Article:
Project (“tied”) aid constitutes payments for investment projects agreed between the donor and recipient and its fungibility depends on whether the authorities intended to finance these projects themselves, prior to the aid commitment (White, 1992). In contrast, program aid (also called balance of payment support or “untied” aid) generally comes in a “cash” form and is perfectly fungible—the authorities have complete control over the use of these resources.
Program interruption occurs if either: (i) the last scheduled program review was not completed; or (ii) all scheduled reviews were completed but the subsequent annual arrangement was not approved in ESAF/PRGF arrangements.
To some extent, this may reflect the strategic behavior by the IMF, given its role in giving a “seal of approval” as the basis for other external assistance.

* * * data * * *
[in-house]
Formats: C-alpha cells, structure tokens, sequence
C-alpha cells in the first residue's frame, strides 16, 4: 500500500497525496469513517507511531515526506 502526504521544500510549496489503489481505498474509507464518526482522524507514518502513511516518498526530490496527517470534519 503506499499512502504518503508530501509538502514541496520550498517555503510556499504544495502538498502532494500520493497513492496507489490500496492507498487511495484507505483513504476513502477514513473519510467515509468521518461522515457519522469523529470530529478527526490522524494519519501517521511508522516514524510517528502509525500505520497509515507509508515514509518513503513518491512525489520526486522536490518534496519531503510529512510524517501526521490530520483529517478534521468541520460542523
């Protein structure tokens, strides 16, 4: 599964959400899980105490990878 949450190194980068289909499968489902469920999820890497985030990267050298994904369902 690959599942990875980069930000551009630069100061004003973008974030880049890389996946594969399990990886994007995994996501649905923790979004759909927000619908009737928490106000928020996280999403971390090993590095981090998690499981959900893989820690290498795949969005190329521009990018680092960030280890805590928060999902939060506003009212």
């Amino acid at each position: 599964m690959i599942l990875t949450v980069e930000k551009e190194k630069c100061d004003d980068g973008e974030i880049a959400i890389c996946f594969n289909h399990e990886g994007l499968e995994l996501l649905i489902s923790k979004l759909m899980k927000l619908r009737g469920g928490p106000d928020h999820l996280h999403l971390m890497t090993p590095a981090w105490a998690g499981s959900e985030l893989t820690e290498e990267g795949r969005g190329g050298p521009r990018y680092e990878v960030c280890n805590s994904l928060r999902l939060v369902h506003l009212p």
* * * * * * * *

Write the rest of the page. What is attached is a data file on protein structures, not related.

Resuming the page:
The majority of IMF-supported programs include adjusters to ensure that quarterly spending plans can continue even if aid falls short of projected levels. See International Monetary Fund (2002), Annex I for a discussion.
As a related issue, empirical evidence on a direct impact of aid in the monetary area is rather scanty and outdated (see White, 1992 for a review). Recently, Fanizza (2001) illustrated, in the case of Malawi, inflationary pressures resulting from the government’s inability to sell sufficient amount of foreign exchange, owing to the country’s small and isolated foreign exchange market.